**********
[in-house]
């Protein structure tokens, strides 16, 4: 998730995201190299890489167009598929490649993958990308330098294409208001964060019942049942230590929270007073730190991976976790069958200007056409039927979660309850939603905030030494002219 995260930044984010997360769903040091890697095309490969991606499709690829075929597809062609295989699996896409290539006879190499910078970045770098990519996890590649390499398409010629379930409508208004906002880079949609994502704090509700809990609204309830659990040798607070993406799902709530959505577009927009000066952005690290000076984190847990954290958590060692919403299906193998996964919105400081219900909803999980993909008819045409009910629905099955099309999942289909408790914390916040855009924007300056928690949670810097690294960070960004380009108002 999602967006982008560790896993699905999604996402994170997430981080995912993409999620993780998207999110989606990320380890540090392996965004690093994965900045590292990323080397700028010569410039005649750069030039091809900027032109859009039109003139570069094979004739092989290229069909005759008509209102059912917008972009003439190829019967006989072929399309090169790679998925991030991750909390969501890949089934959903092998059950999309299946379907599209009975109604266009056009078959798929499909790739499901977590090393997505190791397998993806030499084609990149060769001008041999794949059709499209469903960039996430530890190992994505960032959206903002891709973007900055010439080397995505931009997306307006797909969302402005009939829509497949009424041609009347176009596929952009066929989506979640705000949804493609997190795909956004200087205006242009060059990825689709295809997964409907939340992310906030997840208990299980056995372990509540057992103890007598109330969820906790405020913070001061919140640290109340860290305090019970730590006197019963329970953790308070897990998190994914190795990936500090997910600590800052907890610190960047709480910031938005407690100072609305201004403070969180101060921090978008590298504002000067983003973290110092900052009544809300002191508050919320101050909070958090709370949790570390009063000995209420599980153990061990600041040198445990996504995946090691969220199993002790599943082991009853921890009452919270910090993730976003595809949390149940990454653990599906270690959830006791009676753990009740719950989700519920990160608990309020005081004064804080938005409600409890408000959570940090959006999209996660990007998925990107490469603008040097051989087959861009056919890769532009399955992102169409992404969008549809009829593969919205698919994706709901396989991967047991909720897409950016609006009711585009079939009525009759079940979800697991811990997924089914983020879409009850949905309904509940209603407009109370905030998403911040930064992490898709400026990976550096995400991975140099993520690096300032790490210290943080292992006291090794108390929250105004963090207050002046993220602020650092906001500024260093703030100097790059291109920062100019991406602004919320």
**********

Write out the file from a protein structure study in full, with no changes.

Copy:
[in-house]
């Protein structure tokens, strides 16, 4: 998730995201190299890489167009598929490649993958990308330098294409208001964060019942049942230590929270007073730190991976976790069958200007056409039927979660309850939603905030030494002219 995260930044984010997360769903040091890697095309490969991606499709690829075929597809062609295989699996896409290539006879190499910078970045770098990519996890590649390499398409010629379930409508208004906002880079949609994502704090509700809990609204309830659990040798607070993406799902709530959505577009927009000066952005690290000076984190847990954290958590060692919403299906193998996964919105400081219900909803999980993909008819045409009910629905099955099309999942289909408790914390916040855009924007300056928690949670810097690294960070960004380009108002 999602967006982008560790896993699905999604996402994170997430981080995912993409999620993780998207999110989606990320380890540090392996965004690093994965900045590292990323080397700028010569410039005649750069030039091809900027032109859009039109003139570069094979004739092989290229069909005759008509209102059912917008972009003439190829019967006989072929399309090169790679998925991030991750909390969501890949089934959903092998059950999309299946379907599209009975109604266009056009078959798929499909790739499901977590090393997505190791397998993806030499084609990149060769001008041999794949059709499209469903960039996430530890190992994505960032959206903002891709973007900055010439080397995505931009997306307006797909969302402005009939829509497949009424041609009347176009596929952009066929989506979640705000949804493609997190795909956004200087205006242009060059990825689709295809997964409907939340992310906030997840208990299980056995372990509540057992103890007598109330969820906790405020913070001061919140640290109340860290305090019970730590006197019963329970953790308070897990998190994914190795990936500090997910600590800052907890610190960047709480910031938005407690100072609305201004403070969180101060921090978008590298504002000067983003973290110092900052009544809300002191508050919320101050909070958090709370949790570390009063000995209420599980153990061990600041040198445990996504995946090691969220199993002790599943082991009853921890009452919270910090993730976003595809949390149940990454653990599906270690959830006791009676753990009740719950989700519920990160608990309020005081004064804080938005409600409890408000959570940090959006999209996660990007998925990107490469603008040097051989087959861009056919890769532009399955992102169409992404969008549809009829593969919205698919994706709901396989991967047991909720897409950016609006009711585009079939009525009759079940979800697991811990997924089914983020879409009850949905309904509940209603407009109370905030998403911040930064992490898709400026990976550096995400991975140099993520690096300032790490210290943080292992006291090794108390929250105004963090207050002046993220602020650092906001500024260093703030100097790059291109920062100019991406602004919320």